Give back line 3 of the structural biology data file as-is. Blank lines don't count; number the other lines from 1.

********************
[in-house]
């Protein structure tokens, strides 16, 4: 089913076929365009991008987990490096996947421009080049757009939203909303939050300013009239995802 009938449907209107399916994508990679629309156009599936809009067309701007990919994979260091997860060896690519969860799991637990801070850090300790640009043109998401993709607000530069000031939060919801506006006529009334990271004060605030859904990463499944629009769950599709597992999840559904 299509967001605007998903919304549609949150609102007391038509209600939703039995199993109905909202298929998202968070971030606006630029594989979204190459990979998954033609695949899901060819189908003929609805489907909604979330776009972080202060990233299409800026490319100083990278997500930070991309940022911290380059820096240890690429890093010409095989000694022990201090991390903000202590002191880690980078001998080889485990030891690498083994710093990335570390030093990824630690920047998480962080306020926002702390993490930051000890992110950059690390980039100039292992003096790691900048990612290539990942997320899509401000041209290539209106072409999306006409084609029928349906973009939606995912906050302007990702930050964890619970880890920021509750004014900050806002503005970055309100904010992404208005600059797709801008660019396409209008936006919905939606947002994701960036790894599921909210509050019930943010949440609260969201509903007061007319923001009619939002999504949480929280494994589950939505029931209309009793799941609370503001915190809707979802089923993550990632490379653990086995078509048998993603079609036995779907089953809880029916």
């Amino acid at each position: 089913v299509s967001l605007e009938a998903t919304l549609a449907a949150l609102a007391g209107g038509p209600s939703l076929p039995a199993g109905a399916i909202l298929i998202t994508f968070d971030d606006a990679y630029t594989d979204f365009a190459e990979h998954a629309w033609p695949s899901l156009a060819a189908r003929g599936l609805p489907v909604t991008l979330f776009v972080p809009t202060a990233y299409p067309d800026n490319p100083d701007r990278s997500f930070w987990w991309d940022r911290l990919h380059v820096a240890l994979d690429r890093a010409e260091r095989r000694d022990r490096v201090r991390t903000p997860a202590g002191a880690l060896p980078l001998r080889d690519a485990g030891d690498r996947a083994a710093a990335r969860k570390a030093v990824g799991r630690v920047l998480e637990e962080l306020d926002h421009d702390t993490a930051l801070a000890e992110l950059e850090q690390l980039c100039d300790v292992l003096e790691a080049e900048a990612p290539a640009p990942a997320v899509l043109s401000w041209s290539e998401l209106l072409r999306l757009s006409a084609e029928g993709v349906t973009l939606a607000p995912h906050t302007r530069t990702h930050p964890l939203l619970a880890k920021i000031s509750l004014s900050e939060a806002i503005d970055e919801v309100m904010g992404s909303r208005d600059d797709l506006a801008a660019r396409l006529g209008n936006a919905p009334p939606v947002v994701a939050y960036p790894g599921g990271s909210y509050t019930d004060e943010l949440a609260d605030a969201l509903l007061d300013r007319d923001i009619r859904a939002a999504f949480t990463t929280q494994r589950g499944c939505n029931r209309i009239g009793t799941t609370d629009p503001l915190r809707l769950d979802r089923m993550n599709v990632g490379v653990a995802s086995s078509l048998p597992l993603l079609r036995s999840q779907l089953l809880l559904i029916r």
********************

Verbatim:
């Amino acid at each position: 089913v299509s967001l605007e009938a998903t919304l549609a449907a949150l609102a007391g209107g038509p209600s939703l076929p039995a199993g109905a399916i909202l298929i998202t994508f968070d971030d606006a990679y630029t594989d979204f365009a190459e990979h998954a629309w033609p695949s899901l156009a060819a189908r003929g599936l609805p489907v909604t991008l979330f776009v972080p809009t202060a990233y299409p067309d800026n490319p100083d701007r990278s997500f930070w987990w991309d940022r911290l990919h380059v820096a240890l994979d690429r890093a010409e260091r095989r000694d022990r490096v201090r991390t903000p997860a202590g002191a880690l060896p980078l001998r080889d690519a485990g030891d690498r996947a083994a710093a990335r969860k570390a030093v990824g799991r630690v920047l998480e637990e962080l306020d926002h421009d702390t993490a930051l801070a000890e992110l950059e850090q690390l980039c100039d300790v292992l003096e790691a080049e900048a990612p290539a640009p990942a997320v899509l043109s401000w041209s290539e998401l209106l072409r999306l757009s006409a084609e029928g993709v349906t973009l939606a607000p995912h906050t302007r530069t990702h930050p964890l939203l619970a880890k920021i000031s509750l004014s900050e939060a806002i503005d970055e919801v309100m904010g992404s909303r208005d600059d797709l506006a801008a660019r396409l006529g209008n936006a919905p009334p939606v947002v994701a939050y960036p790894g599921g990271s909210y509050t019930d004060e943010l949440a609260d605030a969201l509903l007061d300013r007319d923001i009619r859904a939002a999504f949480t990463t929280q494994r589950g499944c939505n029931r209309i009239g009793t799941t609370d629009p503001l915190r809707l769950d979802r089923m993550n599709v990632g490379v653990a995802s086995s078509l048998p597992l993603l079609r036995s999840q779907l089953l809880l559904i029916r």